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      An extremely high dose of losartan affords superior renoprotection in the remnant model.

      Kidney International
      Albuminuria, prevention & control, Angiotensin II Type 1 Receptor Blockers, administration & dosage, Animals, Blood Pressure, drug effects, Disease Models, Animal, Kidney, pathology, physiopathology, Kidney Failure, Chronic, etiology, Losartan, Macrophages, Male, Nephrectomy, Rats, Rats, Wistar, Renal Circulation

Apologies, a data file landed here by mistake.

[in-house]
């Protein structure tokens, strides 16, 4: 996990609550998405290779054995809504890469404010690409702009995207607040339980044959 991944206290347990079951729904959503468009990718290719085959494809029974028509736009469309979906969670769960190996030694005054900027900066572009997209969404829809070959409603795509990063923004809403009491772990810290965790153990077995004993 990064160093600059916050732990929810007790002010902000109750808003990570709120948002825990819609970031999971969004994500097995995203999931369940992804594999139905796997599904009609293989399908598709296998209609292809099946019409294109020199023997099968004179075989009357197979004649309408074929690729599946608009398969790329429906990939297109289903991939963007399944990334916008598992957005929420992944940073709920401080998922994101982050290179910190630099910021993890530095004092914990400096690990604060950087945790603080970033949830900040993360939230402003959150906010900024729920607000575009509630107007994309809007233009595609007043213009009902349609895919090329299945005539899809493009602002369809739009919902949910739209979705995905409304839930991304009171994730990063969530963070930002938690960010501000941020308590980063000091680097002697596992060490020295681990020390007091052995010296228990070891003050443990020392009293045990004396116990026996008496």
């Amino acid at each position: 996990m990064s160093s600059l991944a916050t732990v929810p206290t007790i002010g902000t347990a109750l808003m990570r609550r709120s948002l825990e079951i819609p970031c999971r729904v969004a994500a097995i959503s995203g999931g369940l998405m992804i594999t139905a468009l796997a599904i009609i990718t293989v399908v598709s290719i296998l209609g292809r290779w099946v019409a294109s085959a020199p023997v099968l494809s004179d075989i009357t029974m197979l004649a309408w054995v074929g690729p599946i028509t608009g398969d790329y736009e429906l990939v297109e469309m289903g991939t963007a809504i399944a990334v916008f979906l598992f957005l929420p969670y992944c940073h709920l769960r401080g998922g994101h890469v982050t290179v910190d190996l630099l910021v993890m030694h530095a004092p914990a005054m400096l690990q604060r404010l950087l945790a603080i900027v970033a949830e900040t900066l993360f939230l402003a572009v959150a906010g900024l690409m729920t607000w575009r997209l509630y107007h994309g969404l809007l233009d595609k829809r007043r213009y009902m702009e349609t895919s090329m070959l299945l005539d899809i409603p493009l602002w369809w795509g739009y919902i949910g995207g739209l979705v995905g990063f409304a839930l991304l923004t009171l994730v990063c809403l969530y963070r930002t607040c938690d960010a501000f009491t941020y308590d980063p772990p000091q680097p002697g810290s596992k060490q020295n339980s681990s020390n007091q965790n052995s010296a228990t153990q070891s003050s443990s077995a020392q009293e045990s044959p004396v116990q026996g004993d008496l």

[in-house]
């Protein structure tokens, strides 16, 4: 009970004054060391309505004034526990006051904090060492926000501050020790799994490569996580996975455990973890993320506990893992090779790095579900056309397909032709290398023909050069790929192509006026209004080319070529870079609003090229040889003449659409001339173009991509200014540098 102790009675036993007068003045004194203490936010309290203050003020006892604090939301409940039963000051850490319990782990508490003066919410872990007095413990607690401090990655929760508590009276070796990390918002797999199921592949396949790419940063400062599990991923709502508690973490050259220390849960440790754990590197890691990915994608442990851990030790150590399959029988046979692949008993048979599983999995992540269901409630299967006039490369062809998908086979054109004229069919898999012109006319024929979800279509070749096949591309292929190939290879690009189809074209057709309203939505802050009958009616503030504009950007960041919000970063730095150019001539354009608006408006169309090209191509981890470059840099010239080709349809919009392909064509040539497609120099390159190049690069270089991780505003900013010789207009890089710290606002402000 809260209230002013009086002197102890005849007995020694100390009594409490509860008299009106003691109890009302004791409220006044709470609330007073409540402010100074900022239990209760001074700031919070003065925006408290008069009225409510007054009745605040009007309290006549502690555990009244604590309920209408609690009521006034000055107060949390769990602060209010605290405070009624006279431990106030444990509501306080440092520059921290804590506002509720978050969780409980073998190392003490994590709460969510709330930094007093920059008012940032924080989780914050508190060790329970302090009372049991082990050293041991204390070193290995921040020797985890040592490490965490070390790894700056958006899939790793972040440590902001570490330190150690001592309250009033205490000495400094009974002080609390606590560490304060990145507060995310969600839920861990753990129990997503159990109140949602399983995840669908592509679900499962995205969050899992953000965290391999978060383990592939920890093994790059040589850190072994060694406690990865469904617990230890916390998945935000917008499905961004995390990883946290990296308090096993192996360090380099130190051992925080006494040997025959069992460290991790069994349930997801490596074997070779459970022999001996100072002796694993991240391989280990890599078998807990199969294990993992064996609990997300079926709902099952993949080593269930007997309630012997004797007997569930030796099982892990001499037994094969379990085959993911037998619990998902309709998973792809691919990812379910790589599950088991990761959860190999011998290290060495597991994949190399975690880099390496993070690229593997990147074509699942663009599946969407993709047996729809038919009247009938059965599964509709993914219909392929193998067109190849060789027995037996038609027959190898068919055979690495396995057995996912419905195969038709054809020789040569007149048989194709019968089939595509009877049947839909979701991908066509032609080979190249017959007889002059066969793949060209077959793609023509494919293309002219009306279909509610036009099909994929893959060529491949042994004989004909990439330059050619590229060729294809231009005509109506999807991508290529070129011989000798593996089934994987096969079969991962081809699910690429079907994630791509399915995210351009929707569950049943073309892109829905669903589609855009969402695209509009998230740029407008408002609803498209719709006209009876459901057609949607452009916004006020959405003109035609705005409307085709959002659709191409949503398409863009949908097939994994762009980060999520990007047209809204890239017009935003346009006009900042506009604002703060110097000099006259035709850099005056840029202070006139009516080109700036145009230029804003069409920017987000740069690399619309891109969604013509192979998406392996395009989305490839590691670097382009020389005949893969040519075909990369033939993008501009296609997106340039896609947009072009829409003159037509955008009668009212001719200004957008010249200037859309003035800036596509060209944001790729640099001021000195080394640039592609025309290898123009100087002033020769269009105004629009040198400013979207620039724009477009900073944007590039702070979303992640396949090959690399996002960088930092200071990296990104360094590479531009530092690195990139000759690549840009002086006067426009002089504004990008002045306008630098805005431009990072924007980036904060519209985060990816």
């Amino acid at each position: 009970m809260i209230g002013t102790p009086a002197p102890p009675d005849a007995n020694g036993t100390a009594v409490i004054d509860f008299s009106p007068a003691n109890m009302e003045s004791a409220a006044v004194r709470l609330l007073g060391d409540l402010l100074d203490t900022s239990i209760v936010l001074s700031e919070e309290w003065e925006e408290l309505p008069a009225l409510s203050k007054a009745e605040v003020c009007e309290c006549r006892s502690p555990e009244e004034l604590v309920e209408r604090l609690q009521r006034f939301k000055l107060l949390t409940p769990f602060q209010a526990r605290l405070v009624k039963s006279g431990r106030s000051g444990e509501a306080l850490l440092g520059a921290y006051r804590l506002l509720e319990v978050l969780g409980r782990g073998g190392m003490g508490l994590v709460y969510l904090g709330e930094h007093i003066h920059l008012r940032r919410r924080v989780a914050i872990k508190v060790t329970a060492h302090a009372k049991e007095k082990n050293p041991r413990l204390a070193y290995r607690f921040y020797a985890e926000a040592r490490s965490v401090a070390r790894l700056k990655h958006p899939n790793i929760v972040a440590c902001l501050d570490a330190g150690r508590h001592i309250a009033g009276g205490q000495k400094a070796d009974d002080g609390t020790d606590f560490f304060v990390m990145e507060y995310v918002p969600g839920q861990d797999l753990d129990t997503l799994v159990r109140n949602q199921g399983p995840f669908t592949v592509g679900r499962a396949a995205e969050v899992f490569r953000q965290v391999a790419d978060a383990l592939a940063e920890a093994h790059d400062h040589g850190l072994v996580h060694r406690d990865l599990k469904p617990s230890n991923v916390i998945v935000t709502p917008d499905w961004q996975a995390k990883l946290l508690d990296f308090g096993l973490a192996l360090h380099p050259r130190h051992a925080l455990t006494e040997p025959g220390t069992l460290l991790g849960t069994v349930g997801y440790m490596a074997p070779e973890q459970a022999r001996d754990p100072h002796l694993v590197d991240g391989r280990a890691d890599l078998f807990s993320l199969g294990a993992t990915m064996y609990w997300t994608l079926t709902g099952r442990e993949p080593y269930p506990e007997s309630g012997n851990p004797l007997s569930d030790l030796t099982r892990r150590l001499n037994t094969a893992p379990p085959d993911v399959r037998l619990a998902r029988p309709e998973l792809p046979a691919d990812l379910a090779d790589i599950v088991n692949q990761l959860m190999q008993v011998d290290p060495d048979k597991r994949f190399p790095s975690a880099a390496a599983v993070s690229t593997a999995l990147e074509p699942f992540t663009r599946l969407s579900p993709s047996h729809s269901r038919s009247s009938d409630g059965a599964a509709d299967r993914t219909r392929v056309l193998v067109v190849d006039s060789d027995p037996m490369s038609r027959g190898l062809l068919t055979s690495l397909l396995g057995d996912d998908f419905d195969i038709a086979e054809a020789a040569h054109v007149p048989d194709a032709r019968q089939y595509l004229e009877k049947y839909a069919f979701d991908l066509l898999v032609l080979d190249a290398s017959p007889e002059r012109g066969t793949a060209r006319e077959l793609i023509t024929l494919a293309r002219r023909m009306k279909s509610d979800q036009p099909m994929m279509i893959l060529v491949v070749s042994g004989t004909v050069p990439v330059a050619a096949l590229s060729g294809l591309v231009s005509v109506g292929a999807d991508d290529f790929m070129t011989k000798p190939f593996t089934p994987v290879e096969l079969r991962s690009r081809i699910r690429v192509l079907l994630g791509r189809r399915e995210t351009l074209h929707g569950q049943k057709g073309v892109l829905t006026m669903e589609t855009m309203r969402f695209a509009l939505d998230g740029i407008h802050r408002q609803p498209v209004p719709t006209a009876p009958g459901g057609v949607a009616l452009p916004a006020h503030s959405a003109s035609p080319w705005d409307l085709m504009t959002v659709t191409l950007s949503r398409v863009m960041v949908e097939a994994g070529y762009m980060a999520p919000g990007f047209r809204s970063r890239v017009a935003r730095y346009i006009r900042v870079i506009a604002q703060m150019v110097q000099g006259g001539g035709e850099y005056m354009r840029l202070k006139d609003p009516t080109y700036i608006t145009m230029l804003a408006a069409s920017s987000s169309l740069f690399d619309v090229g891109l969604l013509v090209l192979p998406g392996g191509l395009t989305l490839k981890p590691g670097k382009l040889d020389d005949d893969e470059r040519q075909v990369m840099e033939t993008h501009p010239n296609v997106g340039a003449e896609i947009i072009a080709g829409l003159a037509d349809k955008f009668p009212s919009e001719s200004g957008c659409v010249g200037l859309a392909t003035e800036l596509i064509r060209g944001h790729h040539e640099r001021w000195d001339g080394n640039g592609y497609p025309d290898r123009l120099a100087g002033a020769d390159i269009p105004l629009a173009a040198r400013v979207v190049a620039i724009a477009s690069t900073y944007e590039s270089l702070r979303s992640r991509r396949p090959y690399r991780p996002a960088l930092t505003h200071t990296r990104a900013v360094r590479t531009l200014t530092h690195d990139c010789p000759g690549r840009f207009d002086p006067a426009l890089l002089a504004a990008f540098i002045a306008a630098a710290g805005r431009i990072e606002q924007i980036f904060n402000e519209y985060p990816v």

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          Rats subjected to 5/6 renal ablation (NX) exhibit large renal amounts of angiotensin II (Ang II) and of its main receptor, AT-1R. At previously used doses, AT-1R blockers (ARB) offer only partial renal protection. A possible explanation for this limited effect is that these doses are insufficient to block most of the abnormally expressed AT-1R. We investigated whether extremely high doses of the ARB, losartan (L), offer better protection than conventional doses in the NX model. Thirty days after NX, tail-cuff pressure (TCP), albuminuria (U(alb)V, mg/day), glomerulosclerosis index (GSI), fractional interstitial area (%INT), and macrophage infiltration (MO) were evaluated in a separate group (NX(pre)). The remaining rats were then subdivided among 4 groups: NX+V, receiving vehicle; NX+L50, treated with L, at the "conventional" dose of 50 mg/kg/day; NX+L500, receiving L, 500 mg/kg/day; and NX+HH, receiving hydrochlorothiazide and hydralazine to lower blood pressure to a similar extent as in group L500. After a month of treatment, blood pressure and renal vascular resistance were lowest in group L500. Glomerular pressure was lowered by a similar extent by L50 and L500, while GFR was similar among groups. U(alb)V, TCP, and renal injury were only partially reduced by L50 120 days after renal ablation. By contrast, L500 arrested renal inflammation and glomerular/interstitial injury at pretreatment levels, and promoted regression of hypertension and U(alb)V, causing no apparent untoward effects. The renal protection afforded by ARB in NX is dose dependent. Maximal protection may require doses several fold higher than those currently employed.

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